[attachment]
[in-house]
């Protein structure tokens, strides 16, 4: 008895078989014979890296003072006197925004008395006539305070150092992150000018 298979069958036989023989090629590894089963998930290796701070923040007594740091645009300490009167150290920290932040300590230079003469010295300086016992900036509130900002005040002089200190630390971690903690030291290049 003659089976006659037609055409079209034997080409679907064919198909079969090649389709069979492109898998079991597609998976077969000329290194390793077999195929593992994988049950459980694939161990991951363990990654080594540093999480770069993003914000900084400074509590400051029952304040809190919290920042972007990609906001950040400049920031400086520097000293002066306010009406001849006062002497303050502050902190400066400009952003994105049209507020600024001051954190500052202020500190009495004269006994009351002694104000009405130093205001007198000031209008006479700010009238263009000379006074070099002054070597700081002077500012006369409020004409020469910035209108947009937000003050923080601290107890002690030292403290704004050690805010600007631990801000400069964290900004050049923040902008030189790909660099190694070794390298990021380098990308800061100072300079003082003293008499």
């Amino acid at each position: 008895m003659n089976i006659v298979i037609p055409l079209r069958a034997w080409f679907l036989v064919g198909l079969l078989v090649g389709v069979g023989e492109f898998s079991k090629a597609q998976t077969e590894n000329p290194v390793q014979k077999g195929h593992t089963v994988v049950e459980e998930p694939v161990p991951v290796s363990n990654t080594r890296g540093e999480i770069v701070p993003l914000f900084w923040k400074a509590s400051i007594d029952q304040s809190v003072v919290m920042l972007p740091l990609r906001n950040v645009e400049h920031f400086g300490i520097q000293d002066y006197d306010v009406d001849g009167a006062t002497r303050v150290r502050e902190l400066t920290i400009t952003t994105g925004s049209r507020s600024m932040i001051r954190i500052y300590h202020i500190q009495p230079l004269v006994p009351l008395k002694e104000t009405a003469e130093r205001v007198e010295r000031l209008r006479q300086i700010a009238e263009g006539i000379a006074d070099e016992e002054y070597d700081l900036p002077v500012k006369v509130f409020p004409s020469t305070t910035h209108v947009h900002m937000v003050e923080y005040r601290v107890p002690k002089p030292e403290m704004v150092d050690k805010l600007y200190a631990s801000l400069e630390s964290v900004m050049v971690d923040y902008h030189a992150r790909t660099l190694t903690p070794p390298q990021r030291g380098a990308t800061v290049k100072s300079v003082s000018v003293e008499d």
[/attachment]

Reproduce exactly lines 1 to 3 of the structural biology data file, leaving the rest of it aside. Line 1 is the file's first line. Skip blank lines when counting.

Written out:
[in-house]
């Protein structure tokens, strides 16, 4: 008895078989014979890296003072006197925004008395006539305070150092992150000018 298979069958036989023989090629590894089963998930290796701070923040007594740091645009300490009167150290920290932040300590230079003469010295300086016992900036509130900002005040002089200190630390971690903690030291290049 003659089976006659037609055409079209034997080409679907064919198909079969090649389709069979492109898998079991597609998976077969000329290194390793077999195929593992994988049950459980694939161990991951363990990654080594540093999480770069993003914000900084400074509590400051029952304040809190919290920042972007990609906001950040400049920031400086520097000293002066306010009406001849006062002497303050502050902190400066400009952003994105049209507020600024001051954190500052202020500190009495004269006994009351002694104000009405130093205001007198000031209008006479700010009238263009000379006074070099002054070597700081002077500012006369409020004409020469910035209108947009937000003050923080601290107890002690030292403290704004050690805010600007631990801000400069964290900004050049923040902008030189790909660099190694070794390298990021380098990308800061100072300079003082003293008499």
């Amino acid at each position: 008895m003659n089976i006659v298979i037609p055409l079209r069958a034997w080409f679907l036989v064919g198909l079969l078989v090649g389709v069979g023989e492109f898998s079991k090629a597609q998976t077969e590894n000329p290194v390793q014979k077999g195929h593992t089963v994988v049950e459980e998930p694939v161990p991951v290796s363990n990654t080594r890296g540093e999480i770069v701070p993003l914000f900084w923040k400074a509590s400051i007594d029952q304040s809190v003072v919290m920042l972007p740091l990609r906001n950040v645009e400049h920031f400086g300490i520097q000293d002066y006197d306010v009406d001849g009167a006062t002497r303050v150290r502050e902190l400066t920290i400009t952003t994105g925004s049209r507020s600024m932040i001051r954190i500052y300590h202020i500190q009495p230079l004269v006994p009351l008395k002694e104000t009405a003469e130093r205001v007198e010295r000031l209008r006479q300086i700010a009238e263009g006539i000379a006074d070099e016992e002054y070597d700081l900036p002077v500012k006369v509130f409020p004409s020469t305070t910035h209108v947009h900002m937000v003050e923080y005040r601290v107890p002690k002089p030292e403290m704004v150092d050690k805010l600007y200190a631990s801000l400069e630390s964290v900004m050049v971690d923040y902008h030189a992150r790909t660099l190694t903690p070794p390298q990021r030291g380098a990308t800061v290049k100072s300079v003082s000018v003293e008499d």